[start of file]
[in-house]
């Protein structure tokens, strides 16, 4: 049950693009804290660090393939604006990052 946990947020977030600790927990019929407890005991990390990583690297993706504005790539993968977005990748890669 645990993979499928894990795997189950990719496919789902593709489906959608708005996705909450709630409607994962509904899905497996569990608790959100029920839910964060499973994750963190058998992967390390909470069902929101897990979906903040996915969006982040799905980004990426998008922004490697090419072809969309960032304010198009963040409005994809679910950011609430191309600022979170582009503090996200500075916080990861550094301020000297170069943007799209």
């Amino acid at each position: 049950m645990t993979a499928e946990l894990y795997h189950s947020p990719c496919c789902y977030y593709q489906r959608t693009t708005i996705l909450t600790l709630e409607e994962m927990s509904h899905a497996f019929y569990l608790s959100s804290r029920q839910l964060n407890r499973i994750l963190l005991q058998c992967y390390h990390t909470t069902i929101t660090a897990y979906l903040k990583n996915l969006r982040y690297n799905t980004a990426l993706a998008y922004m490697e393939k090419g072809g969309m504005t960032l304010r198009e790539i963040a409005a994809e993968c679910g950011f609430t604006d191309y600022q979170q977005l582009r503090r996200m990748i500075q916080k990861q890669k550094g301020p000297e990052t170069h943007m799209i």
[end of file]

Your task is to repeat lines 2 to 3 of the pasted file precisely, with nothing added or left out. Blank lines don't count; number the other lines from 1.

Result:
């Protein structure tokens, strides 16, 4: 049950693009804290660090393939604006990052 946990947020977030600790927990019929407890005991990390990583690297993706504005790539993968977005990748890669 645990993979499928894990795997189950990719496919789902593709489906959608708005996705909450709630409607994962509904899905497996569990608790959100029920839910964060499973994750963190058998992967390390909470069902929101897990979906903040996915969006982040799905980004990426998008922004490697090419072809969309960032304010198009963040409005994809679910950011609430191309600022979170582009503090996200500075916080990861550094301020000297170069943007799209």
């Amino acid at each position: 049950m645990t993979a499928e946990l894990y795997h189950s947020p990719c496919c789902y977030y593709q489906r959608t693009t708005i996705l909450t600790l709630e409607e994962m927990s509904h899905a497996f019929y569990l608790s959100s804290r029920q839910l964060n407890r499973i994750l963190l005991q058998c992967y390390h990390t909470t069902i929101t660090a897990y979906l903040k990583n996915l969006r982040y690297n799905t980004a990426l993706a998008y922004m490697e393939k090419g072809g969309m504005t960032l304010r198009e790539i963040a409005a994809e993968c679910g950011f609430t604006d191309y600022q979170q977005l582009r503090r996200m990748i500075q916080k990861q890669k550094g301020p000297e990052t170069h943007m799209i």